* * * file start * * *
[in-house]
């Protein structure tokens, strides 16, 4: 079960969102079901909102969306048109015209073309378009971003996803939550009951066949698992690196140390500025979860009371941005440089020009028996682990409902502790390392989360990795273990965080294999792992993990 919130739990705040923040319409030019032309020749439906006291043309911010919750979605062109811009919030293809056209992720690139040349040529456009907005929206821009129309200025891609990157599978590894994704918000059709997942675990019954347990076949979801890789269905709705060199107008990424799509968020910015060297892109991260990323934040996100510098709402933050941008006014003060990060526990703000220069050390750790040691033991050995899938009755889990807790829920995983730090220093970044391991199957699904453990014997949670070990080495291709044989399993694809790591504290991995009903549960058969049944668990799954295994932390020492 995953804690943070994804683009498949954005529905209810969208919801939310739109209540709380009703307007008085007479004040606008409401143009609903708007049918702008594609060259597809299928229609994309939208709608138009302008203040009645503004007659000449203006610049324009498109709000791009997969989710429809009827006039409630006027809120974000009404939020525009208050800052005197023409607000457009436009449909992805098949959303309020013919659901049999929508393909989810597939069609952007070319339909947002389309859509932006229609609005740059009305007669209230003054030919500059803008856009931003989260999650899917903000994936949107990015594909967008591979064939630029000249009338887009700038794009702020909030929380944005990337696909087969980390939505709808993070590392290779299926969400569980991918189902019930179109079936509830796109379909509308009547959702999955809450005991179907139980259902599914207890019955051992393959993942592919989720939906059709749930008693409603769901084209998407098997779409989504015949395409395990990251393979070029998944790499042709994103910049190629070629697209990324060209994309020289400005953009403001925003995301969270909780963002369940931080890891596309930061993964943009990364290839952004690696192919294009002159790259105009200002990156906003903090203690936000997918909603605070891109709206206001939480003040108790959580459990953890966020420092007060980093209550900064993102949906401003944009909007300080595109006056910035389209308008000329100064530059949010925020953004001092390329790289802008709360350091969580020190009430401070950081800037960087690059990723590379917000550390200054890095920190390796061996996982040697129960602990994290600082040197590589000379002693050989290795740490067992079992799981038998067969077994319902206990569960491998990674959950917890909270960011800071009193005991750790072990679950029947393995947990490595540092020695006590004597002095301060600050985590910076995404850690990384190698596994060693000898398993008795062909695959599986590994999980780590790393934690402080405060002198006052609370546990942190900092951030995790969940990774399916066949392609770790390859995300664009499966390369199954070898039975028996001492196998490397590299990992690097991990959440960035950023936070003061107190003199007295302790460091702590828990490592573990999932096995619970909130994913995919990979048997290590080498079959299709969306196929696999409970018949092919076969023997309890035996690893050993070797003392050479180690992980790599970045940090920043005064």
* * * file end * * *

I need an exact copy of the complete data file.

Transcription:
[in-house]
């Protein structure tokens, strides 16, 4: 079960969102079901909102969306048109015209073309378009971003996803939550009951066949698992690196140390500025979860009371941005440089020009028996682990409902502790390392989360990795273990965080294999792992993990 919130739990705040923040319409030019032309020749439906006291043309911010919750979605062109811009919030293809056209992720690139040349040529456009907005929206821009129309200025891609990157599978590894994704918000059709997942675990019954347990076949979801890789269905709705060199107008990424799509968020910015060297892109991260990323934040996100510098709402933050941008006014003060990060526990703000220069050390750790040691033991050995899938009755889990807790829920995983730090220093970044391991199957699904453990014997949670070990080495291709044989399993694809790591504290991995009903549960058969049944668990799954295994932390020492 995953804690943070994804683009498949954005529905209810969208919801939310739109209540709380009703307007008085007479004040606008409401143009609903708007049918702008594609060259597809299928229609994309939208709608138009302008203040009645503004007659000449203006610049324009498109709000791009997969989710429809009827006039409630006027809120974000009404939020525009208050800052005197023409607000457009436009449909992805098949959303309020013919659901049999929508393909989810597939069609952007070319339909947002389309859509932006229609609005740059009305007669209230003054030919500059803008856009931003989260999650899917903000994936949107990015594909967008591979064939630029000249009338887009700038794009702020909030929380944005990337696909087969980390939505709808993070590392290779299926969400569980991918189902019930179109079936509830796109379909509308009547959702999955809450005991179907139980259902599914207890019955051992393959993942592919989720939906059709749930008693409603769901084209998407098997779409989504015949395409395990990251393979070029998944790499042709994103910049190629070629697209990324060209994309020289400005953009403001925003995301969270909780963002369940931080890891596309930061993964943009990364290839952004690696192919294009002159790259105009200002990156906003903090203690936000997918909603605070891109709206206001939480003040108790959580459990953890966020420092007060980093209550900064993102949906401003944009909007300080595109006056910035389209308008000329100064530059949010925020953004001092390329790289802008709360350091969580020190009430401070950081800037960087690059990723590379917000550390200054890095920190390796061996996982040697129960602990994290600082040197590589000379002693050989290795740490067992079992799981038998067969077994319902206990569960491998990674959950917890909270960011800071009193005991750790072990679950029947393995947990490595540092020695006590004597002095301060600050985590910076995404850690990384190698596994060693000898398993008795062909695959599986590994999980780590790393934690402080405060002198006052609370546990942190900092951030995790969940990774399916066949392609770790390859995300664009499966390369199954070898039975028996001492196998490397590299990992690097991990959440960035950023936070003061107190003199007295302790460091702590828990490592573990999932096995619970909130994913995919990979048997290590080498079959299709969306196929696999409970018949092919076969023997309890035996690893050993070797003392050479180690992980790599970045940090920043005064």